CCDs are incredible devices. At the merest excuse they will, with great efficiency, gobble photons that have travelled the vastness of space. Unfortunately, their Achilles heel is to also accept spurious signals from the immediate vicinity — within their own traitorous circuitry, in fact. This self-induced sabotage is a testy thorn in the imager’s side, but it can be minimised.
Physics comes to the rescue. Just like humans on a cold winter’s day, the unwanted noise within a camera becomes more sluggish with a fall in temperature. For the camera, this induces an increase in efficiency, although for the human, alas, this is rarely so.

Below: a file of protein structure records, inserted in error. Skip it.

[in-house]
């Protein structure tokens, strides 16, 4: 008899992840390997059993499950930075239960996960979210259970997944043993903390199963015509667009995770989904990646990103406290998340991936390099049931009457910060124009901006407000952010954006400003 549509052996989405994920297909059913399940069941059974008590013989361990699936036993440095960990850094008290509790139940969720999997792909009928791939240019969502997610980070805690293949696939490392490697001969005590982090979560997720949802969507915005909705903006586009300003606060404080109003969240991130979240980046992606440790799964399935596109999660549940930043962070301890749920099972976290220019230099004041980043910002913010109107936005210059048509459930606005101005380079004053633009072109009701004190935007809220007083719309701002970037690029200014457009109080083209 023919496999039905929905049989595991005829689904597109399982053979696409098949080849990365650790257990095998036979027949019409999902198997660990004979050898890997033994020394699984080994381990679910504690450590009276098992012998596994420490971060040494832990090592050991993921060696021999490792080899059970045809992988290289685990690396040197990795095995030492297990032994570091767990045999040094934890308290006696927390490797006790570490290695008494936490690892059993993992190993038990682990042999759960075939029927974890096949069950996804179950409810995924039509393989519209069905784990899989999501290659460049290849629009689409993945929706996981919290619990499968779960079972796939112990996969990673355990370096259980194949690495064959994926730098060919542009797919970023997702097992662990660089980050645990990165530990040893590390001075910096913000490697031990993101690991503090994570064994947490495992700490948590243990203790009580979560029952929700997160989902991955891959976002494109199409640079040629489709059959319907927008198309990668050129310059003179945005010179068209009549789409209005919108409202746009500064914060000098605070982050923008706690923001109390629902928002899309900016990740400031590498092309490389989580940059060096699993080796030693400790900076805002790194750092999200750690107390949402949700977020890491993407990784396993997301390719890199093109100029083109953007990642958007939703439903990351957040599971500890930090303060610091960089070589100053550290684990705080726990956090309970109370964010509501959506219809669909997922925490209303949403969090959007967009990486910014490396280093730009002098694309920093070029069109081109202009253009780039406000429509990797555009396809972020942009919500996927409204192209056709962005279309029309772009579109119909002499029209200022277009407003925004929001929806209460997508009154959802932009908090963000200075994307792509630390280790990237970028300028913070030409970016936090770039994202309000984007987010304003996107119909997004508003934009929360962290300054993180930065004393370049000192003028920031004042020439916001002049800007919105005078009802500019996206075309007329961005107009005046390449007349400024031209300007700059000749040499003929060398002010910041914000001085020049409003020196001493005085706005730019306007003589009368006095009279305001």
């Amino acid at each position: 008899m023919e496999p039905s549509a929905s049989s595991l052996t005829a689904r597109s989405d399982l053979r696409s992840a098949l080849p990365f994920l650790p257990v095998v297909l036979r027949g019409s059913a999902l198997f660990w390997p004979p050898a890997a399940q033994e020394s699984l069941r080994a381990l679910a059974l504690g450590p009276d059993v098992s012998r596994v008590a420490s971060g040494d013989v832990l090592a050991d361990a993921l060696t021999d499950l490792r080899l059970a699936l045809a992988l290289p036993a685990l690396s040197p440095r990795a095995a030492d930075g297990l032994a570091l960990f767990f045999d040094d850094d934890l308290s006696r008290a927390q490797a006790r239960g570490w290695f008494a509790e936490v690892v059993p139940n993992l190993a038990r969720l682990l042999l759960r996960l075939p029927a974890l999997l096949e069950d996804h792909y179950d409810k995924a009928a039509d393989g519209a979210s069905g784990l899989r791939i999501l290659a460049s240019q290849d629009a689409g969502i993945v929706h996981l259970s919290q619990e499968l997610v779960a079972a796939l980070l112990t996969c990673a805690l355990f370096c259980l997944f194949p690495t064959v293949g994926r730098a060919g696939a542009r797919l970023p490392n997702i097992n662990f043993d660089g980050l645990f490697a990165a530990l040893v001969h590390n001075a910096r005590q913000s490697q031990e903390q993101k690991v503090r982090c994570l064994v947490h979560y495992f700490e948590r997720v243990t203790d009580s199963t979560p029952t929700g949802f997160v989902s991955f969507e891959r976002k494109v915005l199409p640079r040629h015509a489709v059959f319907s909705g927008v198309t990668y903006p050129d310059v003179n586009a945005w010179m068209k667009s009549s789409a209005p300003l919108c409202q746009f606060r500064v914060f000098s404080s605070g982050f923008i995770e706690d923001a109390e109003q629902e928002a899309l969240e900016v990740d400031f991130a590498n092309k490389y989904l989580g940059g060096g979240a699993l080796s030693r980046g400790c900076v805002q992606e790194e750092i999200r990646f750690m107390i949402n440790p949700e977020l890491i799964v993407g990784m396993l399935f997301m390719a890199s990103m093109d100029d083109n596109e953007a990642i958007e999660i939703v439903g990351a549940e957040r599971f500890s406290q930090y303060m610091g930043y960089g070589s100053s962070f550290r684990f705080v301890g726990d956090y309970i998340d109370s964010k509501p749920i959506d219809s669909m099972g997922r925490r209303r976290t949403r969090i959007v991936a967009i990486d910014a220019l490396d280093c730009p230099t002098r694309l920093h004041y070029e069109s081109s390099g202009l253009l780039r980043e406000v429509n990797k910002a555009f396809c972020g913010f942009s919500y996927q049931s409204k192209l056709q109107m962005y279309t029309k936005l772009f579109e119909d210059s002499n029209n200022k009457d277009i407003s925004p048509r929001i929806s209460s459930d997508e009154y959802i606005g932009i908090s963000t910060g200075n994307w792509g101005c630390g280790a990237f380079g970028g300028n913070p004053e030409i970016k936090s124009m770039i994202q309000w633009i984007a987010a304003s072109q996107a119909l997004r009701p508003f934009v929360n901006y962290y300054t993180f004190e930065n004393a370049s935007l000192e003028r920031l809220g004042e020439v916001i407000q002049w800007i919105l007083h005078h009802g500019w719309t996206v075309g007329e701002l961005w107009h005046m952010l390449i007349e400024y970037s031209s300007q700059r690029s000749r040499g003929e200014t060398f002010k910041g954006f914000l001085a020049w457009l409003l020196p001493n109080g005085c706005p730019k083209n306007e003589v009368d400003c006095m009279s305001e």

The fan operates quietly and without vibration, delivering a drop of eight or nine degrees Celsius. This is a welcome effect that will reduce camera noise for both daytime and nocturnal imaging.
The cooling chamber is 77mm by 77mm by 80mm, capable of offering a chilly home for most CCDs. It works off a 12-volt supply and a cigarette lighter lead is included.
For more information: rothervalleyoptics.co.uk